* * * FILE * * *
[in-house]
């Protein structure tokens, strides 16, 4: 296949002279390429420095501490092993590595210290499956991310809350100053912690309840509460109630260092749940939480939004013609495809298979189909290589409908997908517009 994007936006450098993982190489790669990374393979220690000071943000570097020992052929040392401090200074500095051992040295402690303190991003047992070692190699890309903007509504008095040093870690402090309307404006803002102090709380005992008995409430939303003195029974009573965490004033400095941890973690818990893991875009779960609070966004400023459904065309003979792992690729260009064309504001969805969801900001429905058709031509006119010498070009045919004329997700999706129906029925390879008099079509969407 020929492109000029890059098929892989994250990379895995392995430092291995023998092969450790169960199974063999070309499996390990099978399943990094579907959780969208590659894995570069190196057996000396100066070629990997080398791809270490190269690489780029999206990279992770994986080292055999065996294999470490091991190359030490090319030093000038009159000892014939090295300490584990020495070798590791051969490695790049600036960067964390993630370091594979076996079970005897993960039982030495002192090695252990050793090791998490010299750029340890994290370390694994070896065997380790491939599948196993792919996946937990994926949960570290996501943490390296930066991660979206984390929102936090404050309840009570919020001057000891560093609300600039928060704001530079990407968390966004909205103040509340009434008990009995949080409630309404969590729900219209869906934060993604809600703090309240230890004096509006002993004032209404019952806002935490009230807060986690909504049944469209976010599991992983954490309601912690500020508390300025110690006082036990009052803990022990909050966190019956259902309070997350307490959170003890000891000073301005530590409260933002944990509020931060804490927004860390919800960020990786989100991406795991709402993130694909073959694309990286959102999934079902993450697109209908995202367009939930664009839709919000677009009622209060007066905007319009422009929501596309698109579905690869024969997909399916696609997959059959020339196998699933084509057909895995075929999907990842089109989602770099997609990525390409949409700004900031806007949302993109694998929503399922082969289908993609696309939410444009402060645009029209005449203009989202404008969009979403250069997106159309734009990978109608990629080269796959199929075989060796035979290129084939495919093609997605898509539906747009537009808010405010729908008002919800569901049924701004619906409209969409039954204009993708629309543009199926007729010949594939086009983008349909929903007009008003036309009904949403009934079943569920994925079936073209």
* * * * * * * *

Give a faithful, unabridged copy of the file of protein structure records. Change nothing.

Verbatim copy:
[in-house]
């Protein structure tokens, strides 16, 4: 296949002279390429420095501490092993590595210290499956991310809350100053912690309840509460109630260092749940939480939004013609495809298979189909290589409908997908517009 994007936006450098993982190489790669990374393979220690000071943000570097020992052929040392401090200074500095051992040295402690303190991003047992070692190699890309903007509504008095040093870690402090309307404006803002102090709380005992008995409430939303003195029974009573965490004033400095941890973690818990893991875009779960609070966004400023459904065309003979792992690729260009064309504001969805969801900001429905058709031509006119010498070009045919004329997700999706129906029925390879008099079509969407 020929492109000029890059098929892989994250990379895995392995430092291995023998092969450790169960199974063999070309499996390990099978399943990094579907959780969208590659894995570069190196057996000396100066070629990997080398791809270490190269690489780029999206990279992770994986080292055999065996294999470490091991190359030490090319030093000038009159000892014939090295300490584990020495070798590791051969490695790049600036960067964390993630370091594979076996079970005897993960039982030495002192090695252990050793090791998490010299750029340890994290370390694994070896065997380790491939599948196993792919996946937990994926949960570290996501943490390296930066991660979206984390929102936090404050309840009570919020001057000891560093609300600039928060704001530079990407968390966004909205103040509340009434008990009995949080409630309404969590729900219209869906934060993604809600703090309240230890004096509006002993004032209404019952806002935490009230807060986690909504049944469209976010599991992983954490309601912690500020508390300025110690006082036990009052803990022990909050966190019956259902309070997350307490959170003890000891000073301005530590409260933002944990509020931060804490927004860390919800960020990786989100991406795991709402993130694909073959694309990286959102999934079902993450697109209908995202367009939930664009839709919000677009009622209060007066905007319009422009929501596309698109579905690869024969997909399916696609997959059959020339196998699933084509057909895995075929999907990842089109989602770099997609990525390409949409700004900031806007949302993109694998929503399922082969289908993609696309939410444009402060645009029209005449203009989202404008969009979403250069997106159309734009990978109608990629080269796959199929075989060796035979290129084939495919093609997605898509539906747009537009808010405010729908008002919800569901049924701004619906409209969409039954204009993708629309543009199926007729010949594939086009983008349909929903007009008003036309009904949403009934079943569920994925079936073209």